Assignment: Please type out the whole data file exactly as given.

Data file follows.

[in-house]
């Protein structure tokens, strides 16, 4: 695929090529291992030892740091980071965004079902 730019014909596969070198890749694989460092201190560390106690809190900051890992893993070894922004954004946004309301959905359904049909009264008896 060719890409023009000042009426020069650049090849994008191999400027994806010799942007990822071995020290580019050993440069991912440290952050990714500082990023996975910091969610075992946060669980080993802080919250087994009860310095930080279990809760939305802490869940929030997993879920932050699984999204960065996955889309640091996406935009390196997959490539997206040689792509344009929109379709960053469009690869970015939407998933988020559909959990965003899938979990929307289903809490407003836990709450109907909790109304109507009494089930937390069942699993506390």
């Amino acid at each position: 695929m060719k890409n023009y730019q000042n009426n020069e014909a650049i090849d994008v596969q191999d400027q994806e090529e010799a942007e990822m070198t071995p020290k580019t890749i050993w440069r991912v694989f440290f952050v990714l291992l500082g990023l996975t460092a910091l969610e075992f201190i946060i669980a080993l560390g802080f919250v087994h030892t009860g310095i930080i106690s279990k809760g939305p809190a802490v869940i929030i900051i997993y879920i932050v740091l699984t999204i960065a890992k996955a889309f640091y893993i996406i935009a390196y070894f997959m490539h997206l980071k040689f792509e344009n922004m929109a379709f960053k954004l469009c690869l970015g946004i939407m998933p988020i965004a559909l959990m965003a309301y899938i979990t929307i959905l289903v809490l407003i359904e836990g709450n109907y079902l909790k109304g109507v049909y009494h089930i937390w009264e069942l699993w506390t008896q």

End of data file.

[in-house]
């Protein structure tokens, strides 16, 4: 695929090529291992030892740091980071965004079902 730019014909596969070198890749694989460092201190560390106690809190900051890992893993070894922004954004946004309301959905359904049909009264008896 060719890409023009000042009426020069650049090849994008191999400027994806010799942007990822071995020290580019050993440069991912440290952050990714500082990023996975910091969610075992946060669980080993802080919250087994009860310095930080279990809760939305802490869940929030997993879920932050699984999204960065996955889309640091996406935009390196997959490539997206040689792509344009929109379709960053469009690869970015939407998933988020559909959990965003899938979990929307289903809490407003836990709450109907909790109304109507009494089930937390069942699993506390």
């Amino acid at each position: 695929m060719k890409n023009y730019q000042n009426n020069e014909a650049i090849d994008v596969q191999d400027q994806e090529e010799a942007e990822m070198t071995p020290k580019t890749i050993w440069r991912v694989f440290f952050v990714l291992l500082g990023l996975t460092a910091l969610e075992f201190i946060i669980a080993l560390g802080f919250v087994h030892t009860g310095i930080i106690s279990k809760g939305p809190a802490v869940i929030i900051i997993y879920i932050v740091l699984t999204i960065a890992k996955a889309f640091y893993i996406i935009a390196y070894f997959m490539h997206l980071k040689f792509e344009n922004m929109a379709f960053k954004l469009c690869l970015g946004i939407m998933p988020i965004a559909l959990m965003a309301y899938i979990t929307i959905l289903v809490l407003i359904e836990g709450n109907y079902l909790k109304g109507v049909y009494h089930i937390w009264e069942l699993w506390t008896q």